Smith Square really is a lovely little place to have a wander around and admire the old Georgian properties – however, it was a dark cold evening on the night of the ‘gig’ and as a result, the photos I took don’t really do the place the justice it deserves.
Bang in the middle of Smith Square is the magnificent “St. John’s” Concert Hall – the venue for the gig.
St. John’s is a Grade 1 Listed building, which basically means there are strict restrictions around any of its future development, internally or externally.
St. John’s used to be a church. It was built way back in 1728 at a then huge unimaginable cost of £40k, and-with its prominent 4 towers, it is regarded as one of the finest works of ‘English Baroque’ architecture.
The building took a massive hit from German bombing in WW2 and sadly was never used as a church again.
However, after WW2 the building was restored as a ‘concert hall’ and is now regarded as one of London’s major music concert venues, mainly because of its size and its acoustics.
Although all sorts of styles of music are performed there these days, it is especially noted for its grand orchestral performances.
So – getting back to Sunday’s very much in demand and completely sold-out “The Music of Gil Evans” gig.
The evening was kicked-off by a guitarist & singer duo who warmed the audience up nicely with some pleasant jazz themed ‘swing’ type favourites. Then it was the turn of the ‘Chris Ingham Sextet’ with my good friend ‘Gentleman’ George Double on drums.
For this ‘gig’ the Chris Ingham Sextet consisted of:- Chris Ingham (piano) – George Double (drums) – Arnie Somogyi (double bass) – Jamie O’Donnell (alto-sax) – Colin Watling (tenor-sax) plus the amazing Paul Higgs (trumpet).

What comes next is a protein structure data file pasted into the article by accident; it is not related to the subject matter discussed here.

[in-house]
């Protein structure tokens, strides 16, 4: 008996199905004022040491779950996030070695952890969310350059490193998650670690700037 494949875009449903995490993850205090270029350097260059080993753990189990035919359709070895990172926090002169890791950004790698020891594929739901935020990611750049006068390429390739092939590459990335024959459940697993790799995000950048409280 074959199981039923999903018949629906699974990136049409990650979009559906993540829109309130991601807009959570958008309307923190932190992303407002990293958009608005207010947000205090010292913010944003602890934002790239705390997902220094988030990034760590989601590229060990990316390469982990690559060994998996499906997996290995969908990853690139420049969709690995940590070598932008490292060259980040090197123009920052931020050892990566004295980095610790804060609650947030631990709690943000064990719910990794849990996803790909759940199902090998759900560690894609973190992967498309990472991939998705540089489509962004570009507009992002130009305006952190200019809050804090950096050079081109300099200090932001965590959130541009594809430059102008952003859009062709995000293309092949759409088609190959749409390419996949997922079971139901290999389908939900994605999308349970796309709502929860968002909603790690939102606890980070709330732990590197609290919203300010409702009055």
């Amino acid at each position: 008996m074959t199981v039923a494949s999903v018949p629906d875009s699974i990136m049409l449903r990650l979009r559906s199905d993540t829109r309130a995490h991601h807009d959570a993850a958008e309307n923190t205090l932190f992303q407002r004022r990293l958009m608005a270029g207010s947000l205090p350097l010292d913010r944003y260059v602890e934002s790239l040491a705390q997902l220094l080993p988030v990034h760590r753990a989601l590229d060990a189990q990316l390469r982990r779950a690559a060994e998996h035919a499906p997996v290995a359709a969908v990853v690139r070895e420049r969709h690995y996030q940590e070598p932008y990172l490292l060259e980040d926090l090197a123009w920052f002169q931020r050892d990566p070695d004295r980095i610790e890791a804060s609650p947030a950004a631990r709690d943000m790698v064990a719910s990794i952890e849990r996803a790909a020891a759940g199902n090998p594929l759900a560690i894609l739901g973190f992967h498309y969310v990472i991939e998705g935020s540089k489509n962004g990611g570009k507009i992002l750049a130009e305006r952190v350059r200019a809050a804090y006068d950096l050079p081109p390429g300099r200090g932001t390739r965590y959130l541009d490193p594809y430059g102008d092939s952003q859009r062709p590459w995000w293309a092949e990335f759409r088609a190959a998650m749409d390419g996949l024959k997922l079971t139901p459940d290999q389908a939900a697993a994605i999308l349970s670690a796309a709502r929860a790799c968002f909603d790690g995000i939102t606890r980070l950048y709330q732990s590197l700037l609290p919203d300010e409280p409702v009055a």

Their ‘set’ for the evening, which they entitle “Rebop”, specifically showcased their versions of music from the ‘Miles Davis/Gil Evans’ bestselling 1957 album “Miles Ahead”, and included classic tracks such as ‘Blues for Pablo’ – ‘New Rhumba’ – ‘Maids of Cadiz’ – ‘The Duke’ – and, as with all Chris Ingham band gigs – Chris provided an excellent running commentary on the stories behind each separate piece of music the band performed – to the extent that, you left the gig feeling that you knew Gil Evans & Miles Davis personally.
I was fortunate to be seated just 2 rows from the front of the large St. John’s stage and so I got to witness first hand, just how good the band’s interpretation of these legendary jazz classics were.
Similarly, the enthusiastic sell-out audience really loved an appreciated the Chris Ingham Sextet’s set, and they left the stage to a rapturous applause – a very successful gig indeed.
Next up was the 22- piece ‘Royal Academy of Music All Stars Jazz Orchestra’ who performed the jazz classic Miles Davis & Gil Evans arranged 1959 album ‘Porgy & Bess’ – again receiving a rapturous ovation from a delighted audience at the end of their set. A great night of entertainment and thoroughly educational for a music nerd like me.
So that’s now a total of 8 gigs that I have been lucky enough to attend to see the various Chris Ingham band line-ups ‘live’ on stage – and 8 different venues that I would have probably never have visited if it hadn’t been for ‘London Shoes’ – and so I’m now very much looking forward to covering-off more performances by the band and visiting new venues again in 2020.
Hope you enjoyed this little story and its accompanying photos.